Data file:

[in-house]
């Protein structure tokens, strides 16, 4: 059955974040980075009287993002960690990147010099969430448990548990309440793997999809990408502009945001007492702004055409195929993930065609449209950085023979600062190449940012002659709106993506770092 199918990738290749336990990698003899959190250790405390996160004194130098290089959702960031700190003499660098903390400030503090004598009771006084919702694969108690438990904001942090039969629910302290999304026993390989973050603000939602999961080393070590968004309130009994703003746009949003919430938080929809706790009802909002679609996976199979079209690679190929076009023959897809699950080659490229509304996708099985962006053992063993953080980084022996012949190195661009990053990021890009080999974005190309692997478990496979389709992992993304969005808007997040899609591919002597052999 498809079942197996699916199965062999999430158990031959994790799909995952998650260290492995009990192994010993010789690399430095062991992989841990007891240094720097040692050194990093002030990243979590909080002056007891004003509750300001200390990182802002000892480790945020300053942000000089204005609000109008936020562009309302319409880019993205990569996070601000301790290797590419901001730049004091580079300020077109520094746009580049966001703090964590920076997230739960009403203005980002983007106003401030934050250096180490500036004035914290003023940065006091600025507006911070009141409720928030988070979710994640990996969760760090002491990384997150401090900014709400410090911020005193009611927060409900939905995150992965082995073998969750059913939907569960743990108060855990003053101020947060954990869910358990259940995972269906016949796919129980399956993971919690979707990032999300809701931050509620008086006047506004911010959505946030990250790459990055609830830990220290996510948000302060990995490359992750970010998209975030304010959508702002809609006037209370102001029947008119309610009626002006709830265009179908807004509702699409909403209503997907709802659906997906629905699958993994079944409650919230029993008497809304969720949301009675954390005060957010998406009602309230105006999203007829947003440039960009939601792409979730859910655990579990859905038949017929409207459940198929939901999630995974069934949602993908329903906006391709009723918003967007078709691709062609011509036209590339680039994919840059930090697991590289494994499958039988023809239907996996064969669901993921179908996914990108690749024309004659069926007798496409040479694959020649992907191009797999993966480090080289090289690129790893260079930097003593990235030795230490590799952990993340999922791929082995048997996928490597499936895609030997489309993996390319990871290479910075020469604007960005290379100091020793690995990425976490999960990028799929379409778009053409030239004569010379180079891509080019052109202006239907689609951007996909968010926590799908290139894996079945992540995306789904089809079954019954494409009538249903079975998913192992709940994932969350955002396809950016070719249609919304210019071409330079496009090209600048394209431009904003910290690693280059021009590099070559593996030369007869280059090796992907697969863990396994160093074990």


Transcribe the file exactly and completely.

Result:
[in-house]
């Protein structure tokens, strides 16, 4: 059955974040980075009287993002960690990147010099969430448990548990309440793997999809990408502009945001007492702004055409195929993930065609449209950085023979600062190449940012002659709106993506770092 199918990738290749336990990698003899959190250790405390996160004194130098290089959702960031700190003499660098903390400030503090004598009771006084919702694969108690438990904001942090039969629910302290999304026993390989973050603000939602999961080393070590968004309130009994703003746009949003919430938080929809706790009802909002679609996976199979079209690679190929076009023959897809699950080659490229509304996708099985962006053992063993953080980084022996012949190195661009990053990021890009080999974005190309692997478990496979389709992992993304969005808007997040899609591919002597052999 498809079942197996699916199965062999999430158990031959994790799909995952998650260290492995009990192994010993010789690399430095062991992989841990007891240094720097040692050194990093002030990243979590909080002056007891004003509750300001200390990182802002000892480790945020300053942000000089204005609000109008936020562009309302319409880019993205990569996070601000301790290797590419901001730049004091580079300020077109520094746009580049966001703090964590920076997230739960009403203005980002983007106003401030934050250096180490500036004035914290003023940065006091600025507006911070009141409720928030988070979710994640990996969760760090002491990384997150401090900014709400410090911020005193009611927060409900939905995150992965082995073998969750059913939907569960743990108060855990003053101020947060954990869910358990259940995972269906016949796919129980399956993971919690979707990032999300809701931050509620008086006047506004911010959505946030990250790459990055609830830990220290996510948000302060990995490359992750970010998209975030304010959508702002809609006037209370102001029947008119309610009626002006709830265009179908807004509702699409909403209503997907709802659906997906629905699958993994079944409650919230029993008497809304969720949301009675954390005060957010998406009602309230105006999203007829947003440039960009939601792409979730859910655990579990859905038949017929409207459940198929939901999630995974069934949602993908329903906006391709009723918003967007078709691709062609011509036209590339680039994919840059930090697991590289494994499958039988023809239907996996064969669901993921179908996914990108690749024309004659069926007798496409040479694959020649992907191009797999993966480090080289090289690129790893260079930097003593990235030795230490590799952990993340999922791929082995048997996928490597499936895609030997489309993996390319990871290479910075020469604007960005290379100091020793690995990425976490999960990028799929379409778009053409030239004569010379180079891509080019052109202006239907689609951007996909968010926590799908290139894996079945992540995306789904089809079954019954494409009538249903079975998913192992709940994932969350955002396809950016070719249609919304210019071409330079496009090209600048394209431009904003910290690693280059021009590099070559593996030369007869280059090796992907697969863990396994160093074990």